More Essential Factors of Production; Is it a subsistence garden or a market garden?

Once you have decided which vegetables to plant and what varieties, it’s time to design your field or garden.  In his book, “Five Acres and Independence”, Kain presents a diagram of a large garden layout.  This is not the only way to plant a garden.  Additionally if you plant it exactly the same every year without rotating vegetable groups you could end up with a buildup of soil born plant pathogens that lead to crop failures.

Before you even decide on the design of your garden, you need to determine an appropriate garden size for your situation.  A wise place to start would be to measure out the size of Kain’s suggested garden.  Try to imagine what tools and time you would need to prepare, plant, maintain, and harvest the garden over an entire growing season.  Ask yourself the following questions;

  • Who will help me work in the garden?
  • Is this a market garden (income generating) or a subsistence garden (personal use)?
  • How much time do you have available to work in this garden?
  • What resources, such as seed, fertilizer, mulch, irrigation supplies, and quantity of water do you have?

Now that you’ve answered all these questions where do you want to plant this garden and does it have to be contiguous (i.e. one big garden or a series of smaller gardens)?  If the garden is not going to be a market garden or various structures make it impossible to have one garden as large as you want, there is no reason not to have multiple smaller gardens.  In fact your farm may have a number of microclimates that you will want to take advantage of such as shade, full sun, or wind blocks such as buildings or windbreaks.  In fact some of your garden may need to be grown in a greenhouse or hoophouse for year round production or extended seasons.  Greenhouses and hoophouses will be the be the subject of future posts.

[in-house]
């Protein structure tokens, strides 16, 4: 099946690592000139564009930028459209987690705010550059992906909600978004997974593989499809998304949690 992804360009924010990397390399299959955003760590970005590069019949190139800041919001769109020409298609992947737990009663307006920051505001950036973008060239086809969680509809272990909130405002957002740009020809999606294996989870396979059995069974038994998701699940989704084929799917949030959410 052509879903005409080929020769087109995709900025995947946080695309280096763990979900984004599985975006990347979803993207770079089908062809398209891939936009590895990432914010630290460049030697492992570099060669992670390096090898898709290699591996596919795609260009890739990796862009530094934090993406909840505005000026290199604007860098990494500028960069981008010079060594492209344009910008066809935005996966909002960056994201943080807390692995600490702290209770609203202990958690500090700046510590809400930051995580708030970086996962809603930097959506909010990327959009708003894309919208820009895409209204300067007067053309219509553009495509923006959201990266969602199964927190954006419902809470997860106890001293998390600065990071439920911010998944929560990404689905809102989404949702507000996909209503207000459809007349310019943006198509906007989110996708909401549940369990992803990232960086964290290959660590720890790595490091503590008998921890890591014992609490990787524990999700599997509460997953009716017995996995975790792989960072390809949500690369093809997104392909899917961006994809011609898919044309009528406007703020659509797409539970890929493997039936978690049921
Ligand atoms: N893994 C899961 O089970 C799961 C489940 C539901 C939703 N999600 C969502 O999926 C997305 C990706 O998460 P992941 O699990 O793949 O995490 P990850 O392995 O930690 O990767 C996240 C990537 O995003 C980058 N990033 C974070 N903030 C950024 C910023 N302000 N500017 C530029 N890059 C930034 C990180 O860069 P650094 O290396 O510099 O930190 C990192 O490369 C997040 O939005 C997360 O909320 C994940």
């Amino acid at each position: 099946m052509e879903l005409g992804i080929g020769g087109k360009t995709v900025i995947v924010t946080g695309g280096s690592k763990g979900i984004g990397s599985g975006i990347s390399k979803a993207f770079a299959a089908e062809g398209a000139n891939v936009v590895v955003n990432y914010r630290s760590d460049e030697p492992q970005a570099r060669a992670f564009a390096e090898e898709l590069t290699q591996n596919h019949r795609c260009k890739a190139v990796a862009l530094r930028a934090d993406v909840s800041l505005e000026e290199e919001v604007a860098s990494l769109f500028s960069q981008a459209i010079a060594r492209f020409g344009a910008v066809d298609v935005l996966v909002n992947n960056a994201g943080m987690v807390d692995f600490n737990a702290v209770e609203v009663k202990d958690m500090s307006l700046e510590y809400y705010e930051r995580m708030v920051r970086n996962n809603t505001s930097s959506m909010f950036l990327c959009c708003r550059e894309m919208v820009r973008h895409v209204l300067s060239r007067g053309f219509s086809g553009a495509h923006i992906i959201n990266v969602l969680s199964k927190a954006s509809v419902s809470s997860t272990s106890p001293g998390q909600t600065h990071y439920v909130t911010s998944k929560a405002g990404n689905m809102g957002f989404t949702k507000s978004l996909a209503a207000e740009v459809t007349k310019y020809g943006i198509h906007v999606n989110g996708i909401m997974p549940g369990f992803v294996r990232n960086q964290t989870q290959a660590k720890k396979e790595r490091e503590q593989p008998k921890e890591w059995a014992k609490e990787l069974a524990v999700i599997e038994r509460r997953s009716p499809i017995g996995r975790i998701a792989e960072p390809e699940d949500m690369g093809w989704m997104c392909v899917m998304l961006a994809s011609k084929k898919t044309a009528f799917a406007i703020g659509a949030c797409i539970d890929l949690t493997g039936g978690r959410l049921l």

Gardens and fields can be any shape so don’t worry if you can’t find a location that is exactly Kain’s dimensions or rectangular.  The size and shape should be governed by the available space and whether it is a market garden or a subsistence garden.  Something to think about that is not mentioned in Kain’s book is the positioning of plants for ease of harvesting.  As plants grow, space between them will diminish.  this is especially true of vines.  Also tomato plants tend to bend over as they get taller and laden with fruit.  You may need tomato cages and trellises for bean and other vine crops.

If you plan of planting sweet corn you will need to plant it in blocks of neighboring rows or hills with multiple stalks.  The reason corn must be planted in either of these ways is that it is a wind pollinated crop that if the stalks are not planted close enough together will result in ears that are not filled out.  This does not mean you cannot use the Native American practice of the “Three Sisters”.  This is a system where corn, beans, and squash are planted together in hills to support each other.  More on this system in future posts.  As long as you have multiple stalks planted on the same hill you will probably get adequate pollination of the corn.

So far I haven’t said a lot about where to locate that garden.  Mostly that is a matter of personal preference, such as convenience to kitchen, packing sheds, or accessibility to farm equipment.  However, adequate sunlight, and proximity to sources of irrigation water are also important.  The latter will be the subject of my next post.